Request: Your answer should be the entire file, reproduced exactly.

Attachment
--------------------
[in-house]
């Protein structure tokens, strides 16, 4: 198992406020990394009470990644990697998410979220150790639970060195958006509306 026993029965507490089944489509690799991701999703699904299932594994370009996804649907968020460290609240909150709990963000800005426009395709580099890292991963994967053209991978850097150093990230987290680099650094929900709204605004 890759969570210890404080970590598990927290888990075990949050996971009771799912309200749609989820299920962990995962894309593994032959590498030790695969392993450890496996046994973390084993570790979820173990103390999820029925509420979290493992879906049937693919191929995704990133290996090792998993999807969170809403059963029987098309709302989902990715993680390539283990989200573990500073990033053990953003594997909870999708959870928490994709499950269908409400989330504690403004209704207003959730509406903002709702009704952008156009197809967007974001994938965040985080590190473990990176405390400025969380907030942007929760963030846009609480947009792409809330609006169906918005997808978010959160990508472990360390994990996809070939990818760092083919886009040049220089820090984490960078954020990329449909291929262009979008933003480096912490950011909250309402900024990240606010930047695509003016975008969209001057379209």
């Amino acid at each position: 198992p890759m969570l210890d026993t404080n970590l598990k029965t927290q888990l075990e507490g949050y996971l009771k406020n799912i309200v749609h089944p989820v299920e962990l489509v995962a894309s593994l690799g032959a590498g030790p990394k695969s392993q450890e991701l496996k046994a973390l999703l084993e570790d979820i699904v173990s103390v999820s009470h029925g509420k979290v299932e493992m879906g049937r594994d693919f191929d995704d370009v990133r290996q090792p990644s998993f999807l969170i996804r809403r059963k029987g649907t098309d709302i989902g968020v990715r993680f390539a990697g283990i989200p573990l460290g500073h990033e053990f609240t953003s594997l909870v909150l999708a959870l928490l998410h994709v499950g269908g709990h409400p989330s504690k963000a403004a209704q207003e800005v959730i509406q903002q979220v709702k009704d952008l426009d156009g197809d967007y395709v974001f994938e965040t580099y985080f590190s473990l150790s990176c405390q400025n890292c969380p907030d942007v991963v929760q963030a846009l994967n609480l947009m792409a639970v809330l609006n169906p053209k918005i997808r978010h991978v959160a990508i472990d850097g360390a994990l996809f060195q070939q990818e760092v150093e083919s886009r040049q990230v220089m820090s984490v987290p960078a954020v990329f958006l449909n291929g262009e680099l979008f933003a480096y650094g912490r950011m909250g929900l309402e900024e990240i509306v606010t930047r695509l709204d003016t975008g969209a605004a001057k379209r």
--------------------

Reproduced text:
[in-house]
């Protein structure tokens, strides 16, 4: 198992406020990394009470990644990697998410979220150790639970060195958006509306 026993029965507490089944489509690799991701999703699904299932594994370009996804649907968020460290609240909150709990963000800005426009395709580099890292991963994967053209991978850097150093990230987290680099650094929900709204605004 890759969570210890404080970590598990927290888990075990949050996971009771799912309200749609989820299920962990995962894309593994032959590498030790695969392993450890496996046994973390084993570790979820173990103390999820029925509420979290493992879906049937693919191929995704990133290996090792998993999807969170809403059963029987098309709302989902990715993680390539283990989200573990500073990033053990953003594997909870999708959870928490994709499950269908409400989330504690403004209704207003959730509406903002709702009704952008156009197809967007974001994938965040985080590190473990990176405390400025969380907030942007929760963030846009609480947009792409809330609006169906918005997808978010959160990508472990360390994990996809070939990818760092083919886009040049220089820090984490960078954020990329449909291929262009979008933003480096912490950011909250309402900024990240606010930047695509003016975008969209001057379209």
């Amino acid at each position: 198992p890759m969570l210890d026993t404080n970590l598990k029965t927290q888990l075990e507490g949050y996971l009771k406020n799912i309200v749609h089944p989820v299920e962990l489509v995962a894309s593994l690799g032959a590498g030790p990394k695969s392993q450890e991701l496996k046994a973390l999703l084993e570790d979820i699904v173990s103390v999820s009470h029925g509420k979290v299932e493992m879906g049937r594994d693919f191929d995704d370009v990133r290996q090792p990644s998993f999807l969170i996804r809403r059963k029987g649907t098309d709302i989902g968020v990715r993680f390539a990697g283990i989200p573990l460290g500073h990033e053990f609240t953003s594997l909870v909150l999708a959870l928490l998410h994709v499950g269908g709990h409400p989330s504690k963000a403004a209704q207003e800005v959730i509406q903002q979220v709702k009704d952008l426009d156009g197809d967007y395709v974001f994938e965040t580099y985080f590190s473990l150790s990176c405390q400025n890292c969380p907030d942007v991963v929760q963030a846009l994967n609480l947009m792409a639970v809330l609006n169906p053209k918005i997808r978010h991978v959160a990508i472990d850097g360390a994990l996809f060195q070939q990818e760092v150093e083919s886009r040049q990230v220089m820090s984490v987290p960078a954020v990329f958006l449909n291929g262009e680099l979008f933003a480096y650094g912490r950011m909250g929900l309402e900024e990240i509306v606010t930047r695509l709204d003016t975008g969209a605004a001057k379209r």